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Microsoft’s Satya Nadella on how to build partnerships ‘beyond two ships passing in the night’

Microsoft’s Satya Nadella on how to build partnerships ‘beyond two ships passing in the night’

Months after striking a deal with Microsoft to become a ‘cloud-first’ bank and migrate all core applications to the cloud by 2025, Bill Winters, group chief executive of Standard Chartered joins Satya Nadella, CEO of Microsoft at Singapore Fintech Festival 2020 to discuss resilience, the future of digital transformation and why a good partnership is central to achieving this.

As Winters describes, plans for migration to Microsoft Azure were well underway before the coronavirus pandemic, but the partnership “couldn’t have come at a better time.” He goes on to mention the oft-asked question: “Is technology a partner for us, a competitor for us or are we two ships passing in the night? My short answer is, in different circumstances, all three. But I know that as it related to Standard Chartered and Microsoft, it’s a true partnership.”

Nadella responds and drives home that real change is happening outside of the organisation, with consumer expectations and value chains being reconfigured as a result of the pandemic, noting examples such as the facilitation of remote work through cloud, the personalisation of customer service with AI, the push towards real-time payments and the invention of new businesses and products with IoT.

“Banking and financial services have always been leading technology adopters and coming out of this crisis, there’s going to be more of an acceleration, there’s going to be a fair amount of disruption, […] and all of these arbitrage opportunities will go away and all of what needs to happen from a financial services perspective will happen with speed and with technology.”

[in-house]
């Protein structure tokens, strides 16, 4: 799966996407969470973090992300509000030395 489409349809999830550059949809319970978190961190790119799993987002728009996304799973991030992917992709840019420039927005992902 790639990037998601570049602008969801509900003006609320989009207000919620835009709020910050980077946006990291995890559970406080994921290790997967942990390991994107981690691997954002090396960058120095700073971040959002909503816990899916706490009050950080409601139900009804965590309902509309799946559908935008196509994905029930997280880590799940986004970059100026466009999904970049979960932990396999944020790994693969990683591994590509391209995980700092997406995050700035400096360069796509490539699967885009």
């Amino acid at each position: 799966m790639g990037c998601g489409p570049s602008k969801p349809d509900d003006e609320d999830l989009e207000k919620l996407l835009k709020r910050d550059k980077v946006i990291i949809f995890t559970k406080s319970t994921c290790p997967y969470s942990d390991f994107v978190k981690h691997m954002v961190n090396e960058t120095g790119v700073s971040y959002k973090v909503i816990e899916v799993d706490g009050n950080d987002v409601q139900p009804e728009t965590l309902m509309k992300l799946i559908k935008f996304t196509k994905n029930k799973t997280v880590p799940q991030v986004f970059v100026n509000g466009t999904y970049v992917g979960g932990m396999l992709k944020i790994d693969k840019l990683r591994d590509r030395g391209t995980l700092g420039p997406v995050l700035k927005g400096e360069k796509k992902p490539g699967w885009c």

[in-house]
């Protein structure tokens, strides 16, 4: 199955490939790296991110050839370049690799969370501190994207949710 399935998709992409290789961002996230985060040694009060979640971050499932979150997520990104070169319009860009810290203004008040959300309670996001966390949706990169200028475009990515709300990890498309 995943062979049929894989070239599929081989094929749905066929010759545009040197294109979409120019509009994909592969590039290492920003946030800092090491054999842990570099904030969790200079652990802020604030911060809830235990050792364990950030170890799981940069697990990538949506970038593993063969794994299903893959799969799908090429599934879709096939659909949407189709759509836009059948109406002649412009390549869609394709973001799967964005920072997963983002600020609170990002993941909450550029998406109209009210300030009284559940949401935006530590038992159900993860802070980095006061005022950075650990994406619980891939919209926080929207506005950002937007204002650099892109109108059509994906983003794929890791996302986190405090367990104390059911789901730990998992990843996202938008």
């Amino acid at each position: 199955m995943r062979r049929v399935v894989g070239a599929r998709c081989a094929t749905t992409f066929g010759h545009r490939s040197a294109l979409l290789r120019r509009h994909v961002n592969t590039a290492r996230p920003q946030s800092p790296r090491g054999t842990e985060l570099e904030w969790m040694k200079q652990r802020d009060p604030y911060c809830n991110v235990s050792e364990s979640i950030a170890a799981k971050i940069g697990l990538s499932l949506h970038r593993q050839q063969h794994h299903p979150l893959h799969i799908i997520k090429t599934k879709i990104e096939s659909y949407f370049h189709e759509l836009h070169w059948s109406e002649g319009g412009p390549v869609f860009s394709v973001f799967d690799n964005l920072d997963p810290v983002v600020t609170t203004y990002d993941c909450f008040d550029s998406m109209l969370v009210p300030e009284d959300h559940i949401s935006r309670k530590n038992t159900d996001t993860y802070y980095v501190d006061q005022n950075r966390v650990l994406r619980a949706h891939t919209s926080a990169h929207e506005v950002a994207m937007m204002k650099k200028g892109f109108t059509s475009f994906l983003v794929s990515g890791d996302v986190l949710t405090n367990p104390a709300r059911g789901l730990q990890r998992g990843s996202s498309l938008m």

Questioning Nadella on how banks can focus on the “frontiers of technology”, Winters suggests that customers today require “a fundamentally different proposition through the creative use of technology”.

Taking this a step further, Nadella elucidates that “computation and computing fabric” is now embedded in the real world and this “profound change around computational resource and the ubiquity of it” has resulted in banks and other financial institutions being able to transform this data and “turn it into analytical power and predictive power using techniques like AI.”

Nadella continues: “At the end of the day, any organisation is only as good as it is able to understand the past and predict the future.” While Covid-19 has resulted in consumers expecting video interfaces and virtual reality has become mainstream, financial services must adapt and integrate into the real economy. However, a cultural shift within the organisation needs to take place.

Riffing on Nadella’s earlier points, Winters highlights that the convergence of purpose and culture is key and states that “banks, in particular, maybe lost that message a little bit along the way […] [especially] during some of the more difficult times around the global financial crisis.” Nadella believes that “customer obsession” is central to “meeting the unarticulated needs of your customers,” or the engineering discipline, design thinking.

“Being part of that feedback cycle is perhaps the most important thing. That process has accelerated because of the remote everything. Organisations that have good listening systems have been able to come out of this, or at least are working through this crisis, much better and I think all of us are going to be very focused on embedding it, both in the culture and in the process of the approach,” Nadella concludes.

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